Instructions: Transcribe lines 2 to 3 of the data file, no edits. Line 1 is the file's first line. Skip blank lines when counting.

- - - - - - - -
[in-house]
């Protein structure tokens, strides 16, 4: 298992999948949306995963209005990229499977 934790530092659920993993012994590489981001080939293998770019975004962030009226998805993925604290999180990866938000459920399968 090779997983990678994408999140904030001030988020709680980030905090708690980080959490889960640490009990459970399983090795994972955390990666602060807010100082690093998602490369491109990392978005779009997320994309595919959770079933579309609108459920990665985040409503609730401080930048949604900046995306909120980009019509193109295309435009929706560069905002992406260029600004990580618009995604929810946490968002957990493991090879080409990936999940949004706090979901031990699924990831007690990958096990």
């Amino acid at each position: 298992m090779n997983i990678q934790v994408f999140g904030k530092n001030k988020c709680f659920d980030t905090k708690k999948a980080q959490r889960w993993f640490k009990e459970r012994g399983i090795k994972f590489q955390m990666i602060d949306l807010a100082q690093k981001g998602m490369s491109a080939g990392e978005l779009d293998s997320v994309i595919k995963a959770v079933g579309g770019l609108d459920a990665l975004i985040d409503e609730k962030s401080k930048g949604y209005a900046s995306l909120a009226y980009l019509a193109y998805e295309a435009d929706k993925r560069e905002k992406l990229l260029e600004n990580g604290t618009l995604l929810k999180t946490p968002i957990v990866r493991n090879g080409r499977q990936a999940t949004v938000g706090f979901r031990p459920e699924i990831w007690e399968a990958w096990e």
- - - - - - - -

């Protein structure tokens, strides 16, 4: 298992999948949306995963209005990229499977 934790530092659920993993012994590489981001080939293998770019975004962030009226998805993925604290999180990866938000459920399968 090779997983990678994408999140904030001030988020709680980030905090708690980080959490889960640490009990459970399983090795994972955390990666602060807010100082690093998602490369491109990392978005779009997320994309595919959770079933579309609108459920990665985040409503609730401080930048949604900046995306909120980009019509193109295309435009929706560069905002992406260029600004990580618009995604929810946490968002957990493991090879080409990936999940949004706090979901031990699924990831007690990958096990």
């Amino acid at each position: 298992m090779n997983i990678q934790v994408f999140g904030k530092n001030k988020c709680f659920d980030t905090k708690k999948a980080q959490r889960w993993f640490k009990e459970r012994g399983i090795k994972f590489q955390m990666i602060d949306l807010a100082q690093k981001g998602m490369s491109a080939g990392e978005l779009d293998s997320v994309i595919k995963a959770v079933g579309g770019l609108d459920a990665l975004i985040d409503e609730k962030s401080k930048g949604y209005a900046s995306l909120a009226y980009l019509a193109y998805e295309a435009d929706k993925r560069e905002k992406l990229l260029e600004n990580g604290t618009l995604l929810k999180t946490p968002i957990v990866r493991n090879g080409r499977q990936a999940t949004v938000g706090f979901r031990p459920e699924i990831w007690e399968a990958w096990e």